This important work brings together a range of perspectives in contemporary urban analysis. The field of urban analysis is characterized by the multiplicity of approaches, philosophies, and methodologies employed in the examination of urban structure and urban problems. This fragmentation of perspectives is not simply a reflection of the multifaceted and complex nature of the city as subject matter. Nor is it a function of the variety of disciplines such as geography, planning, economics, history, and sociology. Cross-cutting all of these issues and allegiances has been the emergence in recent years of a debate on fundamental issues of philosophy, ideology, and basic assumptions underlying the analysis of urban form and structure. The notion of urban analysis Robert W. Lake discusses focuses on the spatial structure of the city, its causes, and its consequences. At issue is the city as a spatial fact: a built environment with explicit characteristics and spatial dimensions, a spatial distribution of population and land uses, a nexus of locational decisions, an interconnected system of locational advantages and disadvantages, amenities and dis-amenities. Beginning with landmark articles in neo-classical and ecological theory, the reader covers the latest departures and developments. Separate sections cover political approaches to locational conflict, institutional influences on urban form, and recent Marxist approaches to urban analysis. Among the topics included are community strategies in locational conflict, the political economy of place, the role of government and the courts, institutional influences in the housing market, and the relationship between urban form and capitalist development. This is a valuable introductory text for courses in urban planning, urban geography, and urban sociology.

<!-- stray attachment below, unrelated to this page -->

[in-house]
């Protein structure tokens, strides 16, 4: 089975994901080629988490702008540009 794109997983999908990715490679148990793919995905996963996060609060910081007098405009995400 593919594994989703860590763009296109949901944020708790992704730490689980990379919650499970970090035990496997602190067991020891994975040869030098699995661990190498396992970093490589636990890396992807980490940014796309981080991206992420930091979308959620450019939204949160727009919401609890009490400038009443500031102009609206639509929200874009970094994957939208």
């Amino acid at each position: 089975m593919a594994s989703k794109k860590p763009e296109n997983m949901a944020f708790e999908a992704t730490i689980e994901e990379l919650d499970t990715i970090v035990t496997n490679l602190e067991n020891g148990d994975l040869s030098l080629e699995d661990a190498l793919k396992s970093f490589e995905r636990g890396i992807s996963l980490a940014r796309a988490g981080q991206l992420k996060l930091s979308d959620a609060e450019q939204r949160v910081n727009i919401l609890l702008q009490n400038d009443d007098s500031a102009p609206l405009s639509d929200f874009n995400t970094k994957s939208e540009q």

All Science Journal Classification (ASJC) codes
- Arts and Humanities(all)
- Social Sciences(all)